4. Dealing with Deletions: For the rows that have been deleted, EIM keeps a record of them. It sets T_MERGED_ROW_ID to the ROW_ID of the row that was merged into (the survivor) and T_DELETED_ROW_ID to the ROW_ID of the row that was deleted from the main table. It's like keeping track of what went where.

5. Updating Foreign Keys: Sometimes, other tables have foreign keys pointing to deleted rows. Depending on the configuration settings, EIM updates these foreign keys to point to the surviving rows. It's like ensuring that if you move an ingredient from one dish to another, you update the recipe accordingly.

Getting EIM Tables Ready for Merging:

Before diving into the complex world of EIM merging, there are some essential steps you need to take to prepare your data. It's like getting everything ready before embarking on a big project. Here's what you need to do:

1. Populate the Following Columns:

IF_ROW_BATCH_NUM: Think of this as giving each group of EIM table rows a unique batch number. It's a way of organizing and grouping the data that will be part of the merge process.

ROW_ID: When combined with the batch number in IF_ROW_BATCH_NUM, this value must result in a unique identifier. It's like labeling each item in your inventory with a specific code to avoid confusion.

IF_ROW_MERGE_ID: This is a critical step. Depending on whether a row is the one that will survive the merge or if it's going to be merged with another and then deleted, you set this value differently:

For a row representing the surviving or merged-into data (the one that will stay intact), set this value to NULL.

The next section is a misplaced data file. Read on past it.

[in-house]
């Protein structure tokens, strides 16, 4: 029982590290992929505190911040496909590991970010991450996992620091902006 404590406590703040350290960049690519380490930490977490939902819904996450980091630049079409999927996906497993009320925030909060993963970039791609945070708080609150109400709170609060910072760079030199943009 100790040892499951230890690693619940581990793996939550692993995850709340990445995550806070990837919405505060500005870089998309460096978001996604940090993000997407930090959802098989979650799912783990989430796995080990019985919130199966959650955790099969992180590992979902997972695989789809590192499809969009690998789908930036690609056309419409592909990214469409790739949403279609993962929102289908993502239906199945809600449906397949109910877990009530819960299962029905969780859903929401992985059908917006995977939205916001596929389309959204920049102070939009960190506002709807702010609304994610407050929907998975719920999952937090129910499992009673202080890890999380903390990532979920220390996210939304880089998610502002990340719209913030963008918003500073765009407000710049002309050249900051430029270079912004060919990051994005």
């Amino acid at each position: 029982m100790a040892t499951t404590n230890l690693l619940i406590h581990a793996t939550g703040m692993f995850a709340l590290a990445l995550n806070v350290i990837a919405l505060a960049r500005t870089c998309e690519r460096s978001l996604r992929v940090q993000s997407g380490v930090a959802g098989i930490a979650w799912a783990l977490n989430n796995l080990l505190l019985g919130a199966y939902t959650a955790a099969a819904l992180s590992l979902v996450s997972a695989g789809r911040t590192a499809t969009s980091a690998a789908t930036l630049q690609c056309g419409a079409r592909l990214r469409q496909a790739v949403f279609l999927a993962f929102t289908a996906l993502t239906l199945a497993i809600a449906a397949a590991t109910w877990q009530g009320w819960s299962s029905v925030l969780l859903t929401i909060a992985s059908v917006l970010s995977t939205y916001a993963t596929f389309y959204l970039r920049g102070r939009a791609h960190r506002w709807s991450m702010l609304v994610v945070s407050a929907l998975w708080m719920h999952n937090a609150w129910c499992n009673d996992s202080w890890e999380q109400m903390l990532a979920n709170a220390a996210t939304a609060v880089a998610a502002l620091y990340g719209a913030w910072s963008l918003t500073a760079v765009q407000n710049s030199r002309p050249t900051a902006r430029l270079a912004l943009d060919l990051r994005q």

For rows that need to be merged (and subsequently removed), set this value to the ROW_ID of the row where this data will be connected. It is deciding which ingredients will be combined to create the final dish.

After the merge process, the first row survives, and the rest are deleted. It's akin to selecting the best ingredients for your recipe and discarding the ones you don't need.

IF_ROW_STAT: In each row that will be merged, set this column to "FOR_MERGE." This is like tagging specific items to indicate they are ready to join. After the processing is done, if specific rows can't be merged due to data issues, here's what you should do:

1. Change the IF_ROW_BATCH_NUM value for the rows that need to be merged again.

2. Adjust the BATCH NUMBER line in the configuration file to match your changes.

Here's the crucial part: If you don't correctly fill in all the user key columns, your merge process will encounter problems. It's similar to attempting a recipe without all the necessary ingredients. In this case, the IF_ROW_STAT column in the EIM table will be set to "NO_SUCH_RECORD." This indicates that EIM couldn't find the correct rows to merge using the provided user keys. So, ensuring your data is properly organized and labeled is essential for a successful merge process.